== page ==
In other news, shares in water buffalo soared.


I’d always thought that the Military – any Military – was rather absurd and infantile in the paraphernalia they would produce in order to impress both themselves and others. Marching in time, especially goosestepping and the various exaggerated movement associated with this, seemed to me to be particularly humorous. I could never get away from the fact that someone had made it all up, so to speak. It all seemed so, well… juvenile.

Probably why I laughed so much at Monty Python’s The Ministry of Silly Walks.

I then (this morning) came across a shot of a certain Mr Baghdadi, Supreme and Glorious Leader (now rumoured to be dead) of a bunch of simple-minded thugs who have been persuaded that really really bad things are, in actuality, really really good things. Ah, yes, isn’t all religion simply wonderful. Main title card of Charlie's Angels

In this particular shot, Mr Baghdadi and his cohorts appear to be auditioning for a spaghetti western.  The pure childishness of the image took me back for – and I hate to say this but – I’ve been there: I joined the Armed Forces when I was sixteen years old. My first priority was to get hold of a weapon; my second, to get hold of someone with a camera to take a shot of me with said weapon. I can still recall how I held it for the camera. Juvenile, I know – but then in my defence, I, at least, was a juvenile.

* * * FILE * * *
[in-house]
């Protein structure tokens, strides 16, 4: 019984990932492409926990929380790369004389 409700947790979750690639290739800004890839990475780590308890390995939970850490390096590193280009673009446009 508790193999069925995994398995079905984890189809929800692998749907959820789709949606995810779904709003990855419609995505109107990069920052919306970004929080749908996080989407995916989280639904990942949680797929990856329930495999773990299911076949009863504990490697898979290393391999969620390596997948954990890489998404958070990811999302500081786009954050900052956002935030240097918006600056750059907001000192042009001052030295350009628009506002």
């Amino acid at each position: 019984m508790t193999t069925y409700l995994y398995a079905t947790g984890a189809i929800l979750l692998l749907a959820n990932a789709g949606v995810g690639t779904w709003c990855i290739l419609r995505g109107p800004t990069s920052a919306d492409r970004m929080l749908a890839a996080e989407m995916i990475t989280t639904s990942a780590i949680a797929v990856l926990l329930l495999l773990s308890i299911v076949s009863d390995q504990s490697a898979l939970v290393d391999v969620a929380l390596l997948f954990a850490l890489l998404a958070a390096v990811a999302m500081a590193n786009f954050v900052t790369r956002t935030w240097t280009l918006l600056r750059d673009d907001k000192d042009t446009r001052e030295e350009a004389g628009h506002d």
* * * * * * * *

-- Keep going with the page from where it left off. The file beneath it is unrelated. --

The Baghdadi shot itself appears to be a rip-off of a late 70’s TV show called Charley’s Angels – hold on, I’ll do a quick Google… Yup, You can see the similarity, can’t you?

After I’d stopped laughing I became intrigued as to what must have went on during the actual ‘photo shoot‘: what must have been said; who was telling who to do what?

I penned a (rather rushed) scenario which barely competes with the hilarity of simply looking at the antics of these grown men in the original photograph. I’ll re-write it when I get some time, hopefully funny it up.

Meanwhile: Apologies for spoiling the humour.



“Okay, five minutes everybody! Hurry up with those sandwiches and please, darlings, wipe you’re mouths. The last thing the world wants to see is a Jihadi with bacon and tomato ketchup on his upper lip.”

“Tea cups back on the pick-up, and if you need to go, then please, please, please go now”